What might this mean for our consideration of ebooks? Even though music and books are different in some aspects, they would both fall under what the report refers to as an “experience good” so I believe we can (at least cautiously) extrapolate the findings of this report to ebooks. A perennial issue in conversations with the Big Six is the displacement of sales due to library lending. At times, it even seems that the Big Six view library patrons as ebook pirates, so let us then embrace this study’s findings, which show a lack of sales displacement. In fact, libraries are much more similar to the legal music streaming services discussed in the report—and those streaming services stimulated sales.
I have long maintained that I only buy something if I already know what I’m getting and know that I like it, whether it’s music or books (print books; I still haven’t made the plunge into ebooks for my recreational reading). I’m glad studies continue to support the idea that “preview services” (like streaming or libraries) can and do stimulate sales rather than diminishing them.
eMusic, the online music service that pioneered the subscription approach before Spotify was a glimmer in Daniel Ek’s eye, quietly merged Monday with an e-book distributor, in an unusual bit of digital-media consolidation.
The company didn’t issue a press release but did send a brief statement to record labels, a copy of which appears below…
As an eMusic subscriber, this is interesting news. I’ll have to see what changes as a result of this merger (eMusic had already been offering audiobooks, I believe—though I never subscribed to that part—so this may not be as strange as it appears).
I’m pretty sure I’m not the only one to feel this way, but my overall impression of copyright, intellectual property, and swirling vortex of issues around those two issues can be summed up in one word: unsatisfactory. […]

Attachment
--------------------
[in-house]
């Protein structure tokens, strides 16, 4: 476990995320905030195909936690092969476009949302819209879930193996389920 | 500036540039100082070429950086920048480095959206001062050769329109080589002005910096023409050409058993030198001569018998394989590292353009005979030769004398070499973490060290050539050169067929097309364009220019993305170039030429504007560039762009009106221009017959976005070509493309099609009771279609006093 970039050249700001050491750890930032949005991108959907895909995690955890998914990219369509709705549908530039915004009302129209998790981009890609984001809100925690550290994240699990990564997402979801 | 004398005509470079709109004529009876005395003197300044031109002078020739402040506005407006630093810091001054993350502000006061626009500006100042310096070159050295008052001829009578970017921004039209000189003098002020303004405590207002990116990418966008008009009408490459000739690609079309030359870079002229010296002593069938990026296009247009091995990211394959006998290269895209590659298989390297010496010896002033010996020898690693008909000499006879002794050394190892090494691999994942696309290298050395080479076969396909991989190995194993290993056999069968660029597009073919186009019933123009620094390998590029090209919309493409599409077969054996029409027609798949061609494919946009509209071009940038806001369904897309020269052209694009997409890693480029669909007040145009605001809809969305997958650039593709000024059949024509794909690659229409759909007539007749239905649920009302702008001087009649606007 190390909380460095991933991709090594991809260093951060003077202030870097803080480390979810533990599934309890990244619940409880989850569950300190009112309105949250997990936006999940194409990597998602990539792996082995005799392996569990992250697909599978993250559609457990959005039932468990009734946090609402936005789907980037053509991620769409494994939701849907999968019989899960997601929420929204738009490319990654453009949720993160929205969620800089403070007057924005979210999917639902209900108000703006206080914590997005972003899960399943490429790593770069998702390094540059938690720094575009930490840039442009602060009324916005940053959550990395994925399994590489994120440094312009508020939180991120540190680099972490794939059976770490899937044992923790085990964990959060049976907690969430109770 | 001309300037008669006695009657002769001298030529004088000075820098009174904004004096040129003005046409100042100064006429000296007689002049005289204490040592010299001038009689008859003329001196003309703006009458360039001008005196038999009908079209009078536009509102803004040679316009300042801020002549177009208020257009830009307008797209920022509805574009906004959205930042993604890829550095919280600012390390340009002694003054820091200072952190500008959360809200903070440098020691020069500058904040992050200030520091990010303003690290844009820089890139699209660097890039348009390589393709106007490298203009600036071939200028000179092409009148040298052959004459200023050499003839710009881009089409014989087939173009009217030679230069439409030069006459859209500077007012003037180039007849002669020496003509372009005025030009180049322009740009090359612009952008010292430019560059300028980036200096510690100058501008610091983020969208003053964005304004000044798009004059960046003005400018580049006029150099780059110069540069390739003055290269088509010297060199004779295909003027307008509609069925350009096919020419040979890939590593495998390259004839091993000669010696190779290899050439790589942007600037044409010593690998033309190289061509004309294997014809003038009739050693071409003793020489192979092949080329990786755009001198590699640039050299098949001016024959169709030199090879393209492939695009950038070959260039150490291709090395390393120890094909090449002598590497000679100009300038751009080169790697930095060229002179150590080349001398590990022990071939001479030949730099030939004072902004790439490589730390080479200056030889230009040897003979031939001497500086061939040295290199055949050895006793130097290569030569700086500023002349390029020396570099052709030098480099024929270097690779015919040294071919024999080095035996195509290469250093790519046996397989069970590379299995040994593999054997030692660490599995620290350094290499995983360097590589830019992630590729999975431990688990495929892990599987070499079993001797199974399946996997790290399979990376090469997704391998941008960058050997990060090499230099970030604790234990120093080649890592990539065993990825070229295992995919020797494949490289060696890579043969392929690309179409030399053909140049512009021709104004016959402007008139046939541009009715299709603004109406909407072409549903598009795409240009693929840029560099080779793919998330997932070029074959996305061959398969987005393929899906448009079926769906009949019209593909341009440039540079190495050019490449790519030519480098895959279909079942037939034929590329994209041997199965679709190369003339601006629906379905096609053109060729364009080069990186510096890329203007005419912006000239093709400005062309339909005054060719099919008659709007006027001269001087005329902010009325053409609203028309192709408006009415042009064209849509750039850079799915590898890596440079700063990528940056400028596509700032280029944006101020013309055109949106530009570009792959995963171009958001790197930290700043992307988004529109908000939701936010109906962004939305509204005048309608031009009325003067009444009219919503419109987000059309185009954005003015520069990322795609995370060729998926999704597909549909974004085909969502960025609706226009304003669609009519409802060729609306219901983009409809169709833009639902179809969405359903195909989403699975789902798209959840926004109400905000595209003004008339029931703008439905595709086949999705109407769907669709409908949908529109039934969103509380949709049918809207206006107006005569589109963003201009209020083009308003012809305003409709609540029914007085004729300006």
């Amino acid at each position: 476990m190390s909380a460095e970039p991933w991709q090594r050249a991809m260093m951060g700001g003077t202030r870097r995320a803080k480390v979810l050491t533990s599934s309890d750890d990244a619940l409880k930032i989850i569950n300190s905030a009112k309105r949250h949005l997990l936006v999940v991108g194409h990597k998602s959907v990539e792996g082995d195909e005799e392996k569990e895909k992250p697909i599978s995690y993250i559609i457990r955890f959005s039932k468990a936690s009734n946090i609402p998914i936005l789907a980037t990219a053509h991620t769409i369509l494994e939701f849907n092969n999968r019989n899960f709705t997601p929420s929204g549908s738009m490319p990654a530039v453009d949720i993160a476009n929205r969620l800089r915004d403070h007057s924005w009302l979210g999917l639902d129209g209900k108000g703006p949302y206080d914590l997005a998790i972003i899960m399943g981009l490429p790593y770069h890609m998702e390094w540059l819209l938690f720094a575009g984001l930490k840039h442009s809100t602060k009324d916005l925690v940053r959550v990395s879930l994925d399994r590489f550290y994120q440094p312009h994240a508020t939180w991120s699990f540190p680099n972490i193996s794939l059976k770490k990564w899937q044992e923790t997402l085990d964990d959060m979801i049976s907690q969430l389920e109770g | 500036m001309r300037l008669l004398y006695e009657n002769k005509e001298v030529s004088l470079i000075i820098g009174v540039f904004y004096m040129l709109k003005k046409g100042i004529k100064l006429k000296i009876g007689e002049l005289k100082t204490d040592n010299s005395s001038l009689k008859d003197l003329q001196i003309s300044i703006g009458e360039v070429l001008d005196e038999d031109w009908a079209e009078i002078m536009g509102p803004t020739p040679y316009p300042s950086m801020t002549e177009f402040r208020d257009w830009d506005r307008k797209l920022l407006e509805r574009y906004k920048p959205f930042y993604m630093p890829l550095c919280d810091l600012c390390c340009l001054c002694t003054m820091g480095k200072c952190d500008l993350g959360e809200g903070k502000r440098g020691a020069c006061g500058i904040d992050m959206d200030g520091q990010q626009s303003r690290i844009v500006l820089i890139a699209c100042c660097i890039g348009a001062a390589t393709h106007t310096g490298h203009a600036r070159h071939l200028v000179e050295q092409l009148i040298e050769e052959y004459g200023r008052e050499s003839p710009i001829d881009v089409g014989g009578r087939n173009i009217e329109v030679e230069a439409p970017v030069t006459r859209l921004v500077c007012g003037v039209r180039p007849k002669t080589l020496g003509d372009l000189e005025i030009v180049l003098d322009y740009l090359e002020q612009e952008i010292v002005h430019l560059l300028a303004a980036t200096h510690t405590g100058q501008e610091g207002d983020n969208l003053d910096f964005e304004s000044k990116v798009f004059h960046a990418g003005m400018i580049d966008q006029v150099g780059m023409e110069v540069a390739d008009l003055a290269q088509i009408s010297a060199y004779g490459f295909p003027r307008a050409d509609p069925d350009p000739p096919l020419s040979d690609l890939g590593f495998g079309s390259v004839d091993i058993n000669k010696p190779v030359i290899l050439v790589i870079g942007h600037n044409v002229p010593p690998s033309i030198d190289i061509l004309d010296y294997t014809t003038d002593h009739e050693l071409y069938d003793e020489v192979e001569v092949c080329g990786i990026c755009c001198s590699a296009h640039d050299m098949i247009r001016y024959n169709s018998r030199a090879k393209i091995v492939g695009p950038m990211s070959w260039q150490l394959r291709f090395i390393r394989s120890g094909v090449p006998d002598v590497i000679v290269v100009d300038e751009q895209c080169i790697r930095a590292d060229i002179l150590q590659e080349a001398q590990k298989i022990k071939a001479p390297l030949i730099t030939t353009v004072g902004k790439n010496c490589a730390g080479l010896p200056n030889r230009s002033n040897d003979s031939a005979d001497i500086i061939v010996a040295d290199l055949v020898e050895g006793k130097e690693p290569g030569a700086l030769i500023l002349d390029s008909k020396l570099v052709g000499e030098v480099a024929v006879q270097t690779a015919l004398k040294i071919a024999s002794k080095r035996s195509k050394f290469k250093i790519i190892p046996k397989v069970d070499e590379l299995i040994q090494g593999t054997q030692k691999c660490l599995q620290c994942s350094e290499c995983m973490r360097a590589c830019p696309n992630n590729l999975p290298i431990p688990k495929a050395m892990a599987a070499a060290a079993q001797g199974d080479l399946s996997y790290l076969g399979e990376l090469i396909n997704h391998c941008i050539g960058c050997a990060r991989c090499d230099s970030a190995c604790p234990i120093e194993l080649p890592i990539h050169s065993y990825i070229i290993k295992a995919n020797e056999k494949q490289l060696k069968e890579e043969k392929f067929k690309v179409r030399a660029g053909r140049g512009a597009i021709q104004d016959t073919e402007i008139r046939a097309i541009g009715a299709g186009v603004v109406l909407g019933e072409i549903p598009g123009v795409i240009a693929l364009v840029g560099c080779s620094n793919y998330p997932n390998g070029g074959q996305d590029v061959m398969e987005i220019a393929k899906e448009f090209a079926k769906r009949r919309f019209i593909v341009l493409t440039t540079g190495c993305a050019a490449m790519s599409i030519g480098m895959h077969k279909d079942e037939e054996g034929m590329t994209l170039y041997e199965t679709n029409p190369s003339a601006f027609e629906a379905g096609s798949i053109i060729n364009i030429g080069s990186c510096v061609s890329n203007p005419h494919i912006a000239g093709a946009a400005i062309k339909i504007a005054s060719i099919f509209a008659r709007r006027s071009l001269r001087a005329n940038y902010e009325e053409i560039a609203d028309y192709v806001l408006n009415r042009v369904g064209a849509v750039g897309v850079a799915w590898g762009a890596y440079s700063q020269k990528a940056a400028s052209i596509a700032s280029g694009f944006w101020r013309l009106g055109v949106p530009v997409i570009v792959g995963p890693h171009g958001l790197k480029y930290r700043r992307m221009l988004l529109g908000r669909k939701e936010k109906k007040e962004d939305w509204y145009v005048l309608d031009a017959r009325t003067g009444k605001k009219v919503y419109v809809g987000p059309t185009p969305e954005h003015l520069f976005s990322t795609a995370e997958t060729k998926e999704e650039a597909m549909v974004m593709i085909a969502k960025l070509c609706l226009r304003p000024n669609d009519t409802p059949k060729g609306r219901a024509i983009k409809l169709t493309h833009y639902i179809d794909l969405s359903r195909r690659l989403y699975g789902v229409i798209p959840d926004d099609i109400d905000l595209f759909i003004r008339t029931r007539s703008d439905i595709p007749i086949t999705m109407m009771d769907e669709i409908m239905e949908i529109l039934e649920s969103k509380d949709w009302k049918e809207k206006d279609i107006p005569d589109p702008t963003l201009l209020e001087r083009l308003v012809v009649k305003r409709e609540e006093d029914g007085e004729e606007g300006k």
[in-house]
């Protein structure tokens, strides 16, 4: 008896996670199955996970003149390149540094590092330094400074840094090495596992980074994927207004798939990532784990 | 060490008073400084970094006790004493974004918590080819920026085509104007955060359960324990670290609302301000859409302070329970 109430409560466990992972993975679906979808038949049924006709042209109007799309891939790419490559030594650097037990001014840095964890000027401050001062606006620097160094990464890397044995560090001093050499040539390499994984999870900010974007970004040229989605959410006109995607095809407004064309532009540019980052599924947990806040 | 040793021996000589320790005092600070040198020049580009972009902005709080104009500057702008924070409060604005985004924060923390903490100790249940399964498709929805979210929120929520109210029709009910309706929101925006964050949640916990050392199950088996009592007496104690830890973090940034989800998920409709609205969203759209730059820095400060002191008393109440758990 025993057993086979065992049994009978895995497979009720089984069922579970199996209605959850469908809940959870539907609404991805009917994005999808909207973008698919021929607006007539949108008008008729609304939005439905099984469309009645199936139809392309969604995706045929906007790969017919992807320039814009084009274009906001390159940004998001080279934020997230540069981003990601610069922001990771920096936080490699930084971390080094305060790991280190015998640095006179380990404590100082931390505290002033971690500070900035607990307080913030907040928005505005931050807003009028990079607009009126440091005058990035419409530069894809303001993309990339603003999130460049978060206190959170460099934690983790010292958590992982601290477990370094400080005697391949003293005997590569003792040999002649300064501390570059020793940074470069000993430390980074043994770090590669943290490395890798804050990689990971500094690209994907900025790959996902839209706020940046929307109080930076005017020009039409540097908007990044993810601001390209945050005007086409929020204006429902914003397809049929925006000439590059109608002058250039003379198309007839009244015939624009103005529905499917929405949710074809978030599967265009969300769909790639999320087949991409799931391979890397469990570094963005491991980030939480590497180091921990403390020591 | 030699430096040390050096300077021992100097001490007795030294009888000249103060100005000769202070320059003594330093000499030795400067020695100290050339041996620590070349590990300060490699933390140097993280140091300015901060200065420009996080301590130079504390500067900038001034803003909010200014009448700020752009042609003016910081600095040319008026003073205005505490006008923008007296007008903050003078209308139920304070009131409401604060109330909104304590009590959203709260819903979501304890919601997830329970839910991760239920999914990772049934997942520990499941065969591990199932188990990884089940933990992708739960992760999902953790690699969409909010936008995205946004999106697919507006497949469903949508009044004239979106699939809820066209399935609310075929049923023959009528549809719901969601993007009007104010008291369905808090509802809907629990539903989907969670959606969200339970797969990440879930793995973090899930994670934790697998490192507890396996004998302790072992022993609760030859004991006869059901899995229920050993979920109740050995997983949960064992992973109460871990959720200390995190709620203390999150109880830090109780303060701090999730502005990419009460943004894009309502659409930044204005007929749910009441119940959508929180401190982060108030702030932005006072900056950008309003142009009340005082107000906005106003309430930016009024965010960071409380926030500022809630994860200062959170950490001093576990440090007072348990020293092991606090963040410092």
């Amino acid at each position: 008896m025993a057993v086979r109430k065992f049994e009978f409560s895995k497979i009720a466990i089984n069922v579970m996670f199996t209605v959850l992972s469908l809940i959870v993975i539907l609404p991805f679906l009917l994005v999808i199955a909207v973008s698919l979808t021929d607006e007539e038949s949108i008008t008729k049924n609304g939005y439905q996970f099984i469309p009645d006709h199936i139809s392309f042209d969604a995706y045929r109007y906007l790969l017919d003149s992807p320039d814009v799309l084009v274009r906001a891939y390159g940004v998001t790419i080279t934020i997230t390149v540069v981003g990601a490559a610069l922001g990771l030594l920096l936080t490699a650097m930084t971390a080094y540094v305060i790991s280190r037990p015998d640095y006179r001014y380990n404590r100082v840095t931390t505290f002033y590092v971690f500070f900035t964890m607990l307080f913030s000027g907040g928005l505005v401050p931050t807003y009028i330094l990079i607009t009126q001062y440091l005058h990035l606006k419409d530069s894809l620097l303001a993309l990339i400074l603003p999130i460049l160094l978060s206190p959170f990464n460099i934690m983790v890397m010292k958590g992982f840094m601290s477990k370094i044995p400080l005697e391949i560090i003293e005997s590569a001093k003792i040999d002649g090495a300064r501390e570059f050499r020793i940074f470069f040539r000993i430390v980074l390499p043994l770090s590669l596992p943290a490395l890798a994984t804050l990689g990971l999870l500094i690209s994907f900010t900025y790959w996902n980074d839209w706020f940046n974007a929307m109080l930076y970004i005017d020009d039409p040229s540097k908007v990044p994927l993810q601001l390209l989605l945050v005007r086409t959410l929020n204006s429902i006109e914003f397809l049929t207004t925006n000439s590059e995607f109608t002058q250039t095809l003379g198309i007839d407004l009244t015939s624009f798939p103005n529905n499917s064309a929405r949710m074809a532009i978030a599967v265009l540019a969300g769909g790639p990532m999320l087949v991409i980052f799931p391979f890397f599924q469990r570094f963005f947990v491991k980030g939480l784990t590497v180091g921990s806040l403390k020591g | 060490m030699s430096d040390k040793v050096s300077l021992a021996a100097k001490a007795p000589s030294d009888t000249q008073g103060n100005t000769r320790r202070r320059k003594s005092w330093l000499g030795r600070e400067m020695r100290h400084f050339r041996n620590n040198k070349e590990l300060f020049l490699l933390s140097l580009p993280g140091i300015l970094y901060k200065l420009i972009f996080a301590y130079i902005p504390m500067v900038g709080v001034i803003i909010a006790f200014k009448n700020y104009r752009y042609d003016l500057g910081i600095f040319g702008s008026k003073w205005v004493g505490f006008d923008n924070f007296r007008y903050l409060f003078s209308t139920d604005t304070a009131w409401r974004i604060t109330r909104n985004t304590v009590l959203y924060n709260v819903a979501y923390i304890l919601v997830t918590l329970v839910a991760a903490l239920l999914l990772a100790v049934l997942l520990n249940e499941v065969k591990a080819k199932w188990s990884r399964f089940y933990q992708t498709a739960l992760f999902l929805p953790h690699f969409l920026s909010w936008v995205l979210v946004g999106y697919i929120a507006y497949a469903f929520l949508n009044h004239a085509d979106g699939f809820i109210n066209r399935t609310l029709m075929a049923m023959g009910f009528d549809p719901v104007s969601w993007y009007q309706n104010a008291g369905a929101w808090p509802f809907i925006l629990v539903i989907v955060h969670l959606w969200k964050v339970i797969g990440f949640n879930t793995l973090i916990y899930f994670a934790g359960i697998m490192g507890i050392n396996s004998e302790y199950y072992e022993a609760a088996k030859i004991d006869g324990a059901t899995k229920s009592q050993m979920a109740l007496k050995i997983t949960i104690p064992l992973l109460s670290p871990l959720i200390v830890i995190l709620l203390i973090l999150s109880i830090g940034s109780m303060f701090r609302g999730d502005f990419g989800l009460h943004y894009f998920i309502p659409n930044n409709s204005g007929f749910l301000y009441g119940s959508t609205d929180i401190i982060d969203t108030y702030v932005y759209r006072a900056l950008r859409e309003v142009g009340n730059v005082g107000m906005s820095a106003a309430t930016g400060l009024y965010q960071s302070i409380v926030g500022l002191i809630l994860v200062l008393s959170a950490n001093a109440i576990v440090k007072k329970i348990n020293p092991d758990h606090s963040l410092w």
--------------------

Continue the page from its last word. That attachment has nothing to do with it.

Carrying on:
Professionally, it feels like dancing through a landmine field. I am trying to steer people to the legitimate track of properly authorized and compensated copies of digital media, but society and business seems to conspire against this ideal. The social acceptance of media copying have lead me to the hardly surprising conclusion that people are copying the music and movies that they check out from the library at home. Over the course of my library years, I’ve even had the unfortunate experience of intervening when people were brazenly ripping CDs onto their laptops at the library. Some honestly didn’t know that it was a copyright infraction while others picked up on the fact that they could copy those CDs but in the privacy of their own homes. When it comes to eBooks, it’s tricky to guide people away from the ease of P2P downloading when the so called “friction” of eBook lending turns the question of borrowing into a overly long complex and extremely contextual answer. In trying to respect the owners of copyright, I end up showcasing all the madness that they have brought down on themselves in order to enforce it. It does nothing to encourage compliance nor engender respect for the concept or the laws supporting it.
Great post on his experience with downloading/file-sharing and copyright issues.
I knew they had video content, but not music. Awesome. :)